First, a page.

Nancy's Books

Turning an Idea into a Story

An idea for a story just popped into your head. A phrase, a feisty character, or maybe a situation. The more you thought about it, the more the story played like a movie in your mind. Days, weeks, even months passed and the story wouldn’t go away. Like a pesky mosquito, it buzzed around in your brain. Sound familiar?

Writers use many techniques to develop story ideas. Some let stories percolate until the characters are strong enough to come to life on paper. Others take an idea and immediately construct a character and plot. Try these nine techniques to turn your ideas into stories. These ideas work equally well for professional writers and writers in the classroom.

Who is the audience? Is this story for a four year old or a fourteen year old? When we meet someone on the street and talk face-to-face, we adjust our speech and language to suit the audience. As writers, we have to recognize and understand the reading and interest level of our reader before we begin writing. A four year old thinks the word “underwear” is funny. A fourteen year old will probably roll eyes at the word.

Ask What if. What if a dinosaur came to lunch… What if everyone looked the same… Probe your character and plot with the What if question to develop your story idea. When your story comes to a screeching halt and you don’t know where to go with the plot ask what if. You may be surprised at the turn your story takes and the new ideas you will explore.
Choose a perspective. Who is telling the story? Try different characters to determine which could tell the story in the most compelling way. If three kids and a dog were lost in the mountains, which character should you chose to tell the story. The serious kid? The smartest kid? The funny kid? How about the dog?

Try word associations. Write the first thing you think of when you see each of these words: snowballs, moon, skunk, rainbow, museum. For example, skunk and stink could work well together in a humorous tale. So could snowballs and fight. Try associations that we would usually not associate. Moon and museum could be interesting, as well as skunk and rainbow.

Remember moments from your childhood. Did you have a special toy or an imaginary friend? Did you fear a bully? A memory can inspire a story. Don’t feel compelled to stick with your memories. Use the memories as a starting point, but not to play out the whole story. Real people shouldn’t be recognized in fictional characters. Let your imagination soar as you take the idea to new heights.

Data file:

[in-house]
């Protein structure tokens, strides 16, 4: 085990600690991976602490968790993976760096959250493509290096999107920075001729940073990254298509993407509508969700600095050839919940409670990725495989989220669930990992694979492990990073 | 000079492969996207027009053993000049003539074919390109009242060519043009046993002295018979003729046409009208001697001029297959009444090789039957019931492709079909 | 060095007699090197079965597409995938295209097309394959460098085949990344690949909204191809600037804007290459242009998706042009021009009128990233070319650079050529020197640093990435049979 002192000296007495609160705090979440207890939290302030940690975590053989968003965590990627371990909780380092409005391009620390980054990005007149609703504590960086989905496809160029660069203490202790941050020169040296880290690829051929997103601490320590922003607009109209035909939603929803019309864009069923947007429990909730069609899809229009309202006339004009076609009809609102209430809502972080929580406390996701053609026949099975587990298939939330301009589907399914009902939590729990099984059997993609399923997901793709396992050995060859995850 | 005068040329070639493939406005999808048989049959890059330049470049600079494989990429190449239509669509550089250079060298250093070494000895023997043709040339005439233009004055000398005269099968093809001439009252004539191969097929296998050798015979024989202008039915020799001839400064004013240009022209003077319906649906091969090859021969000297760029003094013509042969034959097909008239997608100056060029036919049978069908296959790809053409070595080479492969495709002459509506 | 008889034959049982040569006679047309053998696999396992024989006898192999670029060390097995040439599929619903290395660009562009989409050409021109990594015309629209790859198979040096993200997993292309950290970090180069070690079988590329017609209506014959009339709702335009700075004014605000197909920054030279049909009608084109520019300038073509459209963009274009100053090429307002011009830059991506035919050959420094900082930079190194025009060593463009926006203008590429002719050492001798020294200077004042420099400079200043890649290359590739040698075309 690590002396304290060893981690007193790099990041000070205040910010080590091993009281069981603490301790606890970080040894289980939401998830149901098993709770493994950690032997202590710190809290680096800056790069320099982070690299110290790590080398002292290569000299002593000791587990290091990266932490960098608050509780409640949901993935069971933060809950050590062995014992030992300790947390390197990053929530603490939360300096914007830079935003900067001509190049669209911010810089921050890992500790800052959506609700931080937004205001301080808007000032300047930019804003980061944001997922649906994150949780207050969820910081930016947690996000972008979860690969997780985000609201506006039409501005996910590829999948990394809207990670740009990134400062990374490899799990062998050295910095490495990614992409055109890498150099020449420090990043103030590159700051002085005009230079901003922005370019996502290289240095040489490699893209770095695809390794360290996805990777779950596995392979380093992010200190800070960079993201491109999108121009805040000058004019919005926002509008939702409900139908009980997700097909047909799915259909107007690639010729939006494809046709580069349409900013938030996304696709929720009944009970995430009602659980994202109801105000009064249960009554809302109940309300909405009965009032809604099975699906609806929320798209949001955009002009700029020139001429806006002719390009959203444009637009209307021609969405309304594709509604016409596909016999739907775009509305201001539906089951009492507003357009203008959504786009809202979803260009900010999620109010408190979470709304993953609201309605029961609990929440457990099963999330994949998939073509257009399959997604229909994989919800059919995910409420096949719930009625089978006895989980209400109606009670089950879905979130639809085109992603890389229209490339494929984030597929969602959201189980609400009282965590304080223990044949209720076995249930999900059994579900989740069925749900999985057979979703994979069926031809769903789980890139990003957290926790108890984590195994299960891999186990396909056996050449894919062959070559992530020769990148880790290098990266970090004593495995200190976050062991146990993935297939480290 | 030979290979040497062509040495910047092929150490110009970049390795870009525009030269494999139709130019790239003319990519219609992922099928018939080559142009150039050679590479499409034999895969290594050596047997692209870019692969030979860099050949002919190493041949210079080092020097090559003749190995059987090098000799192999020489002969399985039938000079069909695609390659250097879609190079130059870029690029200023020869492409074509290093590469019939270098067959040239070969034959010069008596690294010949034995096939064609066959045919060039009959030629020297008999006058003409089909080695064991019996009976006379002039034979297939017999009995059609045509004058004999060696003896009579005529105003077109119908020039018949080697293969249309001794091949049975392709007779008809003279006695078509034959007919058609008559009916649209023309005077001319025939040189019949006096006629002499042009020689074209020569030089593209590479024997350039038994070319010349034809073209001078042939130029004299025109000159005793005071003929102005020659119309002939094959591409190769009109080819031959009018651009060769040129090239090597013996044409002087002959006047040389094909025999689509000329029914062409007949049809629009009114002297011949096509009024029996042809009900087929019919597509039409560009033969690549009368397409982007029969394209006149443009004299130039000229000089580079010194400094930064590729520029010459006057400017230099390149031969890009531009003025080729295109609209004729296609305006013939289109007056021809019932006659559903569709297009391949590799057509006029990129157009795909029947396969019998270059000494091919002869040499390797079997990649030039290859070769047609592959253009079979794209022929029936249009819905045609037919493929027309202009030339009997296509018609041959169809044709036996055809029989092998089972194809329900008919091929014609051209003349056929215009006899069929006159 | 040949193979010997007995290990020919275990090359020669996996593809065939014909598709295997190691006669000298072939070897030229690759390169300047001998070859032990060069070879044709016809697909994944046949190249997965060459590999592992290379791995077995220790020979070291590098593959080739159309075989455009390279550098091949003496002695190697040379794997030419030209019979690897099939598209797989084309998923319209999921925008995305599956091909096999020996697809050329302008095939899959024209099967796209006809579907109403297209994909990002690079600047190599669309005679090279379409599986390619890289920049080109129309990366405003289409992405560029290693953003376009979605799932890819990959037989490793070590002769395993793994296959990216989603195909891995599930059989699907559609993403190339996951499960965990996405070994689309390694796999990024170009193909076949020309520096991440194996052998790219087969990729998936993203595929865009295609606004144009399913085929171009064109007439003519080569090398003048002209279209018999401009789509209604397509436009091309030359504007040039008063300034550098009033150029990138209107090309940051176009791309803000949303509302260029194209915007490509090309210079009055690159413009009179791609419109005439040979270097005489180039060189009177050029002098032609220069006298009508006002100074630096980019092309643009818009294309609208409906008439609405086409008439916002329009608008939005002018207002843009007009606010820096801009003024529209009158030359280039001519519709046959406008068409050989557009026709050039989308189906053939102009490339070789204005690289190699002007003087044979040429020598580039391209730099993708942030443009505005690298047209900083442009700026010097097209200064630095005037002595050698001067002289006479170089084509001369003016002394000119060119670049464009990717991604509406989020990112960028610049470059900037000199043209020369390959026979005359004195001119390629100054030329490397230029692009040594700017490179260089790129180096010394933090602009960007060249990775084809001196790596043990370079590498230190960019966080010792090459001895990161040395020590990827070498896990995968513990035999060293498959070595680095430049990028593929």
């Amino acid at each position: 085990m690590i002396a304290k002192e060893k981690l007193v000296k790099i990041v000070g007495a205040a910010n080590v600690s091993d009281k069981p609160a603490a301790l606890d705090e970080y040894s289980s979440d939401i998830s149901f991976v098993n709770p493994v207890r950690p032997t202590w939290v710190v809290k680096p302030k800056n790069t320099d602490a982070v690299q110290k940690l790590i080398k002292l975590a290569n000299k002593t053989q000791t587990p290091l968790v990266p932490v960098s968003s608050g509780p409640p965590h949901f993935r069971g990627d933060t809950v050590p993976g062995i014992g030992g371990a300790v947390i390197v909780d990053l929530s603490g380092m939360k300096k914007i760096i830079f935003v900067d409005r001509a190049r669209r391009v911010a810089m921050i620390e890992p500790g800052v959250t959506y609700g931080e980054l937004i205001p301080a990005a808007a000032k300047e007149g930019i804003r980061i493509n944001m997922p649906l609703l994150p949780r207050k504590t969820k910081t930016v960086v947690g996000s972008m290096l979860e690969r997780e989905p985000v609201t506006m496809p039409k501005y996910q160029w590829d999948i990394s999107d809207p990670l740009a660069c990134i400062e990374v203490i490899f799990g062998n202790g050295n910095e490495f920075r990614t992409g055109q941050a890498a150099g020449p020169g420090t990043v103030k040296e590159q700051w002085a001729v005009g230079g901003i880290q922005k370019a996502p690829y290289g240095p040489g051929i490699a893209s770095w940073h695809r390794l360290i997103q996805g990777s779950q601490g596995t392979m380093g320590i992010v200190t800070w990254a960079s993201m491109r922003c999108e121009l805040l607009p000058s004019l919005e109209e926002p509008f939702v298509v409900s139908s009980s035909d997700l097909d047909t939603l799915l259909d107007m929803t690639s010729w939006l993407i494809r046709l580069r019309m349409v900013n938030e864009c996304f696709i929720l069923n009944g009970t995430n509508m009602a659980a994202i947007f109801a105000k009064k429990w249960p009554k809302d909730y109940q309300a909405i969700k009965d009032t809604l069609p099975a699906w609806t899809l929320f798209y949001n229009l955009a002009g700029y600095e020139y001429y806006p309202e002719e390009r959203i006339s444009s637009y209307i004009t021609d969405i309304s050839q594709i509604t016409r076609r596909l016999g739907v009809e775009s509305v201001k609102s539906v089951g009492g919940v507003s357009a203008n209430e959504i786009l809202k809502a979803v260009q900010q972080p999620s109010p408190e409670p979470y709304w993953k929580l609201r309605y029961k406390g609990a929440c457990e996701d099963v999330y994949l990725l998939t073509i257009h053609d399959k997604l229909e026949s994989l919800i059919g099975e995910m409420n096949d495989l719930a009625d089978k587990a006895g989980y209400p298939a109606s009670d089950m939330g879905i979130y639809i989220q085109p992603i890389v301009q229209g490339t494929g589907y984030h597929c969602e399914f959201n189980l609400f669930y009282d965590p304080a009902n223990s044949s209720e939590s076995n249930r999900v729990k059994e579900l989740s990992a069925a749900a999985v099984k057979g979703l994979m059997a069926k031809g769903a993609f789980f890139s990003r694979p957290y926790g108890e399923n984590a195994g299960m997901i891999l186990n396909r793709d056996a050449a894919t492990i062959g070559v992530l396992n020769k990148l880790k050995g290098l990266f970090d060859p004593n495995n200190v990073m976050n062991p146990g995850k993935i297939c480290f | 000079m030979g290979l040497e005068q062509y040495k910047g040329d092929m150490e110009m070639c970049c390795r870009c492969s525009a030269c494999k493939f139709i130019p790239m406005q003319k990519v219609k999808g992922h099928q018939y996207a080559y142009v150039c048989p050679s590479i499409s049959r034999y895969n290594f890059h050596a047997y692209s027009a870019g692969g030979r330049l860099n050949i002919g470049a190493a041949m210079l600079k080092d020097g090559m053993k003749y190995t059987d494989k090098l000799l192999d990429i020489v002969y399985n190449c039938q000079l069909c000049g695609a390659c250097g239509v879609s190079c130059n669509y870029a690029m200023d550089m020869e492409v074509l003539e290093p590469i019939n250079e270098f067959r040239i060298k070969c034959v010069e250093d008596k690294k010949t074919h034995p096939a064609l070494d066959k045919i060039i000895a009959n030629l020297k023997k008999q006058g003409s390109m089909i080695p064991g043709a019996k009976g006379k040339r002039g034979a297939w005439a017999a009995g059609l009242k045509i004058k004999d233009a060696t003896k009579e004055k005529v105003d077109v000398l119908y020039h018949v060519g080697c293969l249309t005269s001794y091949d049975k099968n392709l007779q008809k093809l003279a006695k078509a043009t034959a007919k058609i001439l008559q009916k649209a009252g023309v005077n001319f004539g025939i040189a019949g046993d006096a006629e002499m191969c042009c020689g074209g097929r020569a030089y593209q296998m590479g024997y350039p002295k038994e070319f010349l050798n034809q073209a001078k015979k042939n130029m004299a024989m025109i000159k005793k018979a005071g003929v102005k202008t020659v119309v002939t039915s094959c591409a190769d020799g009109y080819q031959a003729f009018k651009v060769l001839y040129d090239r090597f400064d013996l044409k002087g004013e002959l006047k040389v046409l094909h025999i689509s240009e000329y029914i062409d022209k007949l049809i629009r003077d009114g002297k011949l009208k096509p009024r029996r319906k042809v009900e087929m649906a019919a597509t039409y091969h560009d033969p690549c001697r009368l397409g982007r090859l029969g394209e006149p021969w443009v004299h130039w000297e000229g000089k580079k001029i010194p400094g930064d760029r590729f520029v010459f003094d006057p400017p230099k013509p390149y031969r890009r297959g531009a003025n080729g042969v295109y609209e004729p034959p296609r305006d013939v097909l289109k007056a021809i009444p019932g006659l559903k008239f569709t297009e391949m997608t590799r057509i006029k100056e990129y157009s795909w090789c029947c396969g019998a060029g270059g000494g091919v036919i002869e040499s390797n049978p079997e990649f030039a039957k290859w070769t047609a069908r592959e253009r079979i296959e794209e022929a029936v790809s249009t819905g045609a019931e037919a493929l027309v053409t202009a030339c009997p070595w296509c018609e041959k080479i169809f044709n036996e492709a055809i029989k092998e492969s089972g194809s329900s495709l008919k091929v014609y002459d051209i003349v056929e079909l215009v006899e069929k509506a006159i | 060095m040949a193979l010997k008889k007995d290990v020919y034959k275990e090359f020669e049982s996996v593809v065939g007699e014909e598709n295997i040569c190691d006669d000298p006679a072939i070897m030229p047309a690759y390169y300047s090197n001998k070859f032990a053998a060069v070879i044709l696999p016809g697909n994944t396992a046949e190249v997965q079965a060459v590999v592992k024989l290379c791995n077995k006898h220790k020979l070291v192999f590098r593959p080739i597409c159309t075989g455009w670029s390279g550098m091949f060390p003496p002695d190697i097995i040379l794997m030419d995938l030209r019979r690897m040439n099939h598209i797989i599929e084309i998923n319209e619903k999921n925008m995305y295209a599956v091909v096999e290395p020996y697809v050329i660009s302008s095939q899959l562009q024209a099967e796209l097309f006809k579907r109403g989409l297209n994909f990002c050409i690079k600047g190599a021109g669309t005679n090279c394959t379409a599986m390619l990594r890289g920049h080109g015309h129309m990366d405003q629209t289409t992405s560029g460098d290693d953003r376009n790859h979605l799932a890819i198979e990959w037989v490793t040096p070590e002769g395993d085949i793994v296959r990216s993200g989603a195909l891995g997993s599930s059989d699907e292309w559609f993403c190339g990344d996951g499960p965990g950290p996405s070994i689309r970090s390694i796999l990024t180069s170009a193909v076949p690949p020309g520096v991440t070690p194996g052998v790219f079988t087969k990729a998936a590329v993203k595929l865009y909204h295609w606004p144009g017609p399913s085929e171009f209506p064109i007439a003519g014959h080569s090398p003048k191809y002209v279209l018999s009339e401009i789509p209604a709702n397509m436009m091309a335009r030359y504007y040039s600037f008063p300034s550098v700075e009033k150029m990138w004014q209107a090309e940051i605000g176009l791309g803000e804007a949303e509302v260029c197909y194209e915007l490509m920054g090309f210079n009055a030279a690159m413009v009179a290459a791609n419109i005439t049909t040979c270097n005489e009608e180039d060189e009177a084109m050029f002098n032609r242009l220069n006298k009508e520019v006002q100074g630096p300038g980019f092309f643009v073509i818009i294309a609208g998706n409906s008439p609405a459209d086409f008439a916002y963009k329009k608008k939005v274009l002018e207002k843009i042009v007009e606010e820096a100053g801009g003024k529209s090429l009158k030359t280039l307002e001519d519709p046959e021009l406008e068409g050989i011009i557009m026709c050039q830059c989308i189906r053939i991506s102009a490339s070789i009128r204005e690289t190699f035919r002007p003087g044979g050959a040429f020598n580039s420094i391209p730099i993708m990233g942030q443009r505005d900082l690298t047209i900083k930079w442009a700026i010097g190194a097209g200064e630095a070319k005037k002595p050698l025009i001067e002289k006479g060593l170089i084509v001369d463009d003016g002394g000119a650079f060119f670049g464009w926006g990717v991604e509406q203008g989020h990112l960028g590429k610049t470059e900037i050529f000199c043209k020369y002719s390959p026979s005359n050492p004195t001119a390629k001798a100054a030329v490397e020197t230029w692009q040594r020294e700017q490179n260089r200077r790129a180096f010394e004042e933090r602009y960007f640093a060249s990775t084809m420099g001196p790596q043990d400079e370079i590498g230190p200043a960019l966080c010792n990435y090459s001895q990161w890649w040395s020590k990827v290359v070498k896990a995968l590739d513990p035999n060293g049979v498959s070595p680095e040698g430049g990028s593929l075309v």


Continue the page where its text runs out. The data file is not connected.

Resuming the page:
The hub of the story consists of two elements: character and conflict. The character needs to aim for a goal or experience a problem and must reach the goal or solve the problem on his/her own. Ask these questions. Who is the character? What does the character want? What is standing in the way of the character getting what she wants? When you answer these questions, you have a story idea. Other elements, such as setting, can be added later.

Add dialog to make the characters seem real. Dialog should sound real, not be real. When people talk, our words usually flow freely out of our mouths and the conversation can be boring reading. We often add uh and um and get sidetracked in our thoughts. Dialog should stay focused.

Develop a plot outline based on your idea. Add conflict and a solution. The outline helps you determine where your story is going and how to get there. Think of the outline as a map that helps you get from the beginning of your journey to the end.

Write the first draft. The first draft won’t be your best writing but it will be a start in developing the idea. The first draft is the starting point, not the finish line. This is the place to let creative juices flow. Experiment with the plot and dialog. You are expected to make mistakes, and lots of them, in the first draft. Follow the first draft with a series of revisions to add sparkle to the story.

Play with your idea and have fun with it. All writing has preliminary stages in which you discard some ideas and keep others. Twist and turn you idea into different plots to discover what works and what doesn’t. Give your ideas time to incubate and grow. If you’re having fun with the story, the reader will too. Figure out the methods that work for you and keep on writing to develop your idea into your story.